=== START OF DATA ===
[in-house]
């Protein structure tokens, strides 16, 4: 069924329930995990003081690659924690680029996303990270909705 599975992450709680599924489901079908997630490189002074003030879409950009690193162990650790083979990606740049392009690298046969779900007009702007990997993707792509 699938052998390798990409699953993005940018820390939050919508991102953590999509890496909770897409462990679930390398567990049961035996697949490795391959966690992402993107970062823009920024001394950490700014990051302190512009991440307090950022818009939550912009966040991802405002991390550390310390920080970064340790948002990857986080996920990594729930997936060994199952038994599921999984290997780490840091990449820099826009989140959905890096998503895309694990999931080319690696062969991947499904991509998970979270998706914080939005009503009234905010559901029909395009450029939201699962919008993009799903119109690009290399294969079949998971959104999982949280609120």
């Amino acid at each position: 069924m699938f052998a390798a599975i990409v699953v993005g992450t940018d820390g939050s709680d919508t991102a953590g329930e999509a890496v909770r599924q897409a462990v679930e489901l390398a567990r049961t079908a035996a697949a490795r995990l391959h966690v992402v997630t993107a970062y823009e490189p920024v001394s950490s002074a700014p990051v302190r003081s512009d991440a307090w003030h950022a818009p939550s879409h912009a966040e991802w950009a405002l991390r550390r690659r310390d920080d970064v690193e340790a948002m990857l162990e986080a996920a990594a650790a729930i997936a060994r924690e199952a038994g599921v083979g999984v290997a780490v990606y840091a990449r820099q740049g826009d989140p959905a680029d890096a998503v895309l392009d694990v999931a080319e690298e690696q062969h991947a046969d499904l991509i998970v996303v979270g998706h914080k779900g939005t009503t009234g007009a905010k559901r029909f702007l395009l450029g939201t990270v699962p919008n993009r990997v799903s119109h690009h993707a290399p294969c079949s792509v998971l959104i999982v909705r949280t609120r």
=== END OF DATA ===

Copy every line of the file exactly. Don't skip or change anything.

[in-house]
């Protein structure tokens, strides 16, 4: 069924329930995990003081690659924690680029996303990270909705 599975992450709680599924489901079908997630490189002074003030879409950009690193162990650790083979990606740049392009690298046969779900007009702007990997993707792509 699938052998390798990409699953993005940018820390939050919508991102953590999509890496909770897409462990679930390398567990049961035996697949490795391959966690992402993107970062823009920024001394950490700014990051302190512009991440307090950022818009939550912009966040991802405002991390550390310390920080970064340790948002990857986080996920990594729930997936060994199952038994599921999984290997780490840091990449820099826009989140959905890096998503895309694990999931080319690696062969991947499904991509998970979270998706914080939005009503009234905010559901029909395009450029939201699962919008993009799903119109690009290399294969079949998971959104999982949280609120």
């Amino acid at each position: 069924m699938f052998a390798a599975i990409v699953v993005g992450t940018d820390g939050s709680d919508t991102a953590g329930e999509a890496v909770r599924q897409a462990v679930e489901l390398a567990r049961t079908a035996a697949a490795r995990l391959h966690v992402v997630t993107a970062y823009e490189p920024v001394s950490s002074a700014p990051v302190r003081s512009d991440a307090w003030h950022a818009p939550s879409h912009a966040e991802w950009a405002l991390r550390r690659r310390d920080d970064v690193e340790a948002m990857l162990e986080a996920a990594a650790a729930i997936a060994r924690e199952a038994g599921v083979g999984v290997a780490v990606y840091a990449r820099q740049g826009d989140p959905a680029d890096a998503v895309l392009d694990v999931a080319e690298e690696q062969h991947a046969d499904l991509i998970v996303v979270g998706h914080k779900g939005t009503t009234g007009a905010k559901r029909f702007l395009l450029g939201t990270v699962p919008n993009r990997v799903s119109h690009h993707a290399p294969c079949s792509v998971l959104i999982v909705r949280t609120r």